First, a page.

I was blessed to receive a sentence commutation from the governor’s office that got me released early. I left prison on April 16, 2020, and entered a world that was not only 24 years ahead of me but isolated, locked down. Now I’m in this weird middle ground. I can’t do enough to help myself. Many resources that I would have been able to access, like the Illinois Secretary of State office, where I could get an ID, are closed due to the social distancing orders. I feel stuck.

‘I didn’t envision being released in a pandemic.’

Courtesy of Curtis Ferdinand

Curtis Ferdinand poses for a photo with one of his daughters and her children.

When I was released, I was given a single mask and a pair of latex gloves along with the donated pair of slacks, a T-shirt, and a jacket. The counseling staff met me to see that I had the addresses and phone numbers of some people who could help me with reentry assistance. That was all I was given in preparation for being released from prison during a pandemic. I had no state ID and no way of obtaining one.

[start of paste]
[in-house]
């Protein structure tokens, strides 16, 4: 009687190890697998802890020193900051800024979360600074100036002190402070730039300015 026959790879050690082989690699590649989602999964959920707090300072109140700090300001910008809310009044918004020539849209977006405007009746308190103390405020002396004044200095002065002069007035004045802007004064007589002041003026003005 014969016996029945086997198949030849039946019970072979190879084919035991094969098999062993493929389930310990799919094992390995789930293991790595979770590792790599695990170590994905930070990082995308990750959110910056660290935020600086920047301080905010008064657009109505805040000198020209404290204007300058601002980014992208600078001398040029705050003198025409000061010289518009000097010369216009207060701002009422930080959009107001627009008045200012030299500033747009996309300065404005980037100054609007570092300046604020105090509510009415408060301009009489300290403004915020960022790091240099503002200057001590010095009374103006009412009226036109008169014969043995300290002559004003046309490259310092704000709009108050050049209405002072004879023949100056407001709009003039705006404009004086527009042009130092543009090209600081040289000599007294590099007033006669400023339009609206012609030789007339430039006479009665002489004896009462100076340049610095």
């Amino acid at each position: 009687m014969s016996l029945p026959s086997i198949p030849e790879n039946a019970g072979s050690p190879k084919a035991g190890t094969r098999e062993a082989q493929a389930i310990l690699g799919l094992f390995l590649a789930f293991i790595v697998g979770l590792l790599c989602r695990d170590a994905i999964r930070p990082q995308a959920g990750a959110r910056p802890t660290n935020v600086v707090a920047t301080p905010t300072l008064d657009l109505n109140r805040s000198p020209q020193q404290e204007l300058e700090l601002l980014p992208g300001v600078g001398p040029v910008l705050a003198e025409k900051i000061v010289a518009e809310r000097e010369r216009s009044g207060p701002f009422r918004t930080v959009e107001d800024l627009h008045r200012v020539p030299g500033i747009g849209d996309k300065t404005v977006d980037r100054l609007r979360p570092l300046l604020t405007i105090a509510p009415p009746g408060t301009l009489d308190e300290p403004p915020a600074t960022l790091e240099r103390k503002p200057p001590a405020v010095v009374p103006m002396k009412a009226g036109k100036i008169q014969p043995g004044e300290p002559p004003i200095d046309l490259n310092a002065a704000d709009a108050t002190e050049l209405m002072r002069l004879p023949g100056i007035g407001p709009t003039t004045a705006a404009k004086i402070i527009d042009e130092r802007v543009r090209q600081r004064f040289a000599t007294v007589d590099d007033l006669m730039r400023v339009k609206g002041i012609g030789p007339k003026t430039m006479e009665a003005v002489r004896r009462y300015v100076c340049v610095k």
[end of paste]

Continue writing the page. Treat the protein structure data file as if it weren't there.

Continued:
One of my cousins is a manager at a warehouse. “I could get you a job,” she said, “but you don’t have an ID.” She said she would see what she could do. I haven’t heard from her again.

My parole officer came to visit me one day, and I was like, “Man, you know I don’t have an ID. Is there anything that you can do to help me? What if I get into a situation where I need to prove my identity?” And he was like, “Well, I could get you your picture off of the IDOC website.”

Shit, I could probably just get that myself.